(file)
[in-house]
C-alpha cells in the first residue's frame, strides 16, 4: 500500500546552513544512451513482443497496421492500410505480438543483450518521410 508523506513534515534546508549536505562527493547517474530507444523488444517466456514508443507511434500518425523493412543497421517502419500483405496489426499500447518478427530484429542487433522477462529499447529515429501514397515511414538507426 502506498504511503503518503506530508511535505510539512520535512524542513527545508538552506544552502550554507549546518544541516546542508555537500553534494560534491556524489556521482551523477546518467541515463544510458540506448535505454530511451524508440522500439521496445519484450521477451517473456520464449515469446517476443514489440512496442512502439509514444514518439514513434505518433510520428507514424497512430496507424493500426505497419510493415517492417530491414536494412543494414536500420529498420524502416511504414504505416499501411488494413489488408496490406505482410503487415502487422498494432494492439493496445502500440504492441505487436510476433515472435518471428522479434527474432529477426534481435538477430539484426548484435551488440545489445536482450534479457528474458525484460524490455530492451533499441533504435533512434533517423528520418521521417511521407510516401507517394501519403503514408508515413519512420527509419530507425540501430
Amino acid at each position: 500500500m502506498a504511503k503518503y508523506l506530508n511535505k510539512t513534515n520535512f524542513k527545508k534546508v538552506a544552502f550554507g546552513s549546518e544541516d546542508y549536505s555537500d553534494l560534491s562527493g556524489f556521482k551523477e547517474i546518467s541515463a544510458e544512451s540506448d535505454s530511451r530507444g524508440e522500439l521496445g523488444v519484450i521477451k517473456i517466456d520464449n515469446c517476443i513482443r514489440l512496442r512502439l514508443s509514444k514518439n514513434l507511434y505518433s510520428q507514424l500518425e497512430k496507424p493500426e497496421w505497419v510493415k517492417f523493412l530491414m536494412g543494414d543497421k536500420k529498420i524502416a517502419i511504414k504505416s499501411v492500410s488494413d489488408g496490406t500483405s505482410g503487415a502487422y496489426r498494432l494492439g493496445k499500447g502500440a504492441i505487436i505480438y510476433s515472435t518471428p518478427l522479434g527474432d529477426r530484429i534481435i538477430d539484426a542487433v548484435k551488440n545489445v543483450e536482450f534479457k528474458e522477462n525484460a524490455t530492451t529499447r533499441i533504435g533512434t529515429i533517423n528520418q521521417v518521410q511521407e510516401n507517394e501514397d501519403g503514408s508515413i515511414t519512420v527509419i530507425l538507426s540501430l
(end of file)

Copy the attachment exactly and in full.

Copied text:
[in-house]
C-alpha cells in the first residue's frame, strides 16, 4: 500500500546552513544512451513482443497496421492500410505480438543483450518521410 508523506513534515534546508549536505562527493547517474530507444523488444517466456514508443507511434500518425523493412543497421517502419500483405496489426499500447518478427530484429542487433522477462529499447529515429501514397515511414538507426 502506498504511503503518503506530508511535505510539512520535512524542513527545508538552506544552502550554507549546518544541516546542508555537500553534494560534491556524489556521482551523477546518467541515463544510458540506448535505454530511451524508440522500439521496445519484450521477451517473456520464449515469446517476443514489440512496442512502439509514444514518439514513434505518433510520428507514424497512430496507424493500426505497419510493415517492417530491414536494412543494414536500420529498420524502416511504414504505416499501411488494413489488408496490406505482410503487415502487422498494432494492439493496445502500440504492441505487436510476433515472435518471428522479434527474432529477426534481435538477430539484426548484435551488440545489445536482450534479457528474458525484460524490455530492451533499441533504435533512434533517423528520418521521417511521407510516401507517394501519403503514408508515413519512420527509419530507425540501430
Amino acid at each position: 500500500m502506498a504511503k503518503y508523506l506530508n511535505k510539512t513534515n520535512f524542513k527545508k534546508v538552506a544552502f550554507g546552513s549546518e544541516d546542508y549536505s555537500d553534494l560534491s562527493g556524489f556521482k551523477e547517474i546518467s541515463a544510458e544512451s540506448d535505454s530511451r530507444g524508440e522500439l521496445g523488444v519484450i521477451k517473456i517466456d520464449n515469446c517476443i513482443r514489440l512496442r512502439l514508443s509514444k514518439n514513434l507511434y505518433s510520428q507514424l500518425e497512430k496507424p493500426e497496421w505497419v510493415k517492417f523493412l530491414m536494412g543494414d543497421k536500420k529498420i524502416a517502419i511504414k504505416s499501411v492500410s488494413d489488408g496490406t500483405s505482410g503487415a502487422y496489426r498494432l494492439g493496445k499500447g502500440a504492441i505487436i505480438y510476433s515472435t518471428p518478427l522479434g527474432d529477426r530484429i534481435i538477430d539484426a542487433v548484435k551488440n545489445v543483450e536482450f534479457k528474458e522477462n525484460a524490455t530492451t529499447r533499441i533504435g533512434t529515429i533517423n528520418q521521417v518521410q511521407e510516401n507517394e501514397d501519403g503514408s508515413i515511414t519512420v527509419i530507425l538507426s540501430l